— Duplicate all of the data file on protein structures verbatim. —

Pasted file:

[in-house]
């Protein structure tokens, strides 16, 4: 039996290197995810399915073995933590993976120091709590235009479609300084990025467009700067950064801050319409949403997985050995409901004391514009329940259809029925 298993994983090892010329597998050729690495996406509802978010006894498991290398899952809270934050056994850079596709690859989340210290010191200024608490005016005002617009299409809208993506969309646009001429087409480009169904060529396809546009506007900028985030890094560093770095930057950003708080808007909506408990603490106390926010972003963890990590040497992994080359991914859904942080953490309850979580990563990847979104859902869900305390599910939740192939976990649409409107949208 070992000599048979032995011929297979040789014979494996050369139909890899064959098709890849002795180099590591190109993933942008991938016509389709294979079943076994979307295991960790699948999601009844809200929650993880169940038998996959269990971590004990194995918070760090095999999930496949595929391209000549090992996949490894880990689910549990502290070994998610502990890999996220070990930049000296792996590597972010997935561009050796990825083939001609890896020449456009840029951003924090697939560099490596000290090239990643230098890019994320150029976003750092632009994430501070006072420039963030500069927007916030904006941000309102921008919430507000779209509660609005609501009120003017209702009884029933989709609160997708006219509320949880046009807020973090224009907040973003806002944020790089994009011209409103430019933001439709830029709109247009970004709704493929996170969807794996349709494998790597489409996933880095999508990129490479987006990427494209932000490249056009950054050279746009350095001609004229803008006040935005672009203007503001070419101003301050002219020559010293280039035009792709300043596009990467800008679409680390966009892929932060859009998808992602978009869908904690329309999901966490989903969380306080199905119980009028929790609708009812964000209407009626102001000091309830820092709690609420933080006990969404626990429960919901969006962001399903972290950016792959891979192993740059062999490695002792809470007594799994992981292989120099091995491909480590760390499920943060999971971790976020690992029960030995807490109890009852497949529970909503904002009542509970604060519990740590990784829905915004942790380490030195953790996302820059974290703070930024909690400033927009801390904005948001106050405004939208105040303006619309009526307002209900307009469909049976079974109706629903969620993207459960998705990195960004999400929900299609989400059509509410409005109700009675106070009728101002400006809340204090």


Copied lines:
[in-house]
């Protein structure tokens, strides 16, 4: 039996290197995810399915073995933590993976120091709590235009479609300084990025467009700067950064801050319409949403997985050995409901004391514009329940259809029925 298993994983090892010329597998050729690495996406509802978010006894498991290398899952809270934050056994850079596709690859989340210290010191200024608490005016005002617009299409809208993506969309646009001429087409480009169904060529396809546009506007900028985030890094560093770095930057950003708080808007909506408990603490106390926010972003963890990590040497992994080359991914859904942080953490309850979580990563990847979104859902869900305390599910939740192939976990649409409107949208 070992000599048979032995011929297979040789014979494996050369139909890899064959098709890849002795180099590591190109993933942008991938016509389709294979079943076994979307295991960790699948999601009844809200929650993880169940038998996959269990971590004990194995918070760090095999999930496949595929391209000549090992996949490894880990689910549990502290070994998610502990890999996220070990930049000296792996590597972010997935561009050796990825083939001609890896020449456009840029951003924090697939560099490596000290090239990643230098890019994320150029976003750092632009994430501070006072420039963030500069927007916030904006941000309102921008919430507000779209509660609005609501009120003017209702009884029933989709609160997708006219509320949880046009807020973090224009907040973003806002944020790089994009011209409103430019933001439709830029709109247009970004709704493929996170969807794996349709494998790597489409996933880095999508990129490479987006990427494209932000490249056009950054050279746009350095001609004229803008006040935005672009203007503001070419101003301050002219020559010293280039035009792709300043596009990467800008679409680390966009892929932060859009998808992602978009869908904690329309999901966490989903969380306080199905119980009028929790609708009812964000209407009626102001000091309830820092709690609420933080006990969404626990429960919901969006962001399903972290950016792959891979192993740059062999490695002792809470007594799994992981292989120099091995491909480590760390499920943060999971971790976020690992029960030995807490109890009852497949529970909503904002009542509970604060519990740590990784829905915004942790380490030195953790996302820059974290703070930024909690400033927009801390904005948001106050405004939208105040303006619309009526307002209900307009469909049976079974109706629903969620993207459960998705990195960004999400929900299609989400059509509410409005109700009675106070009728101002400006809340204090």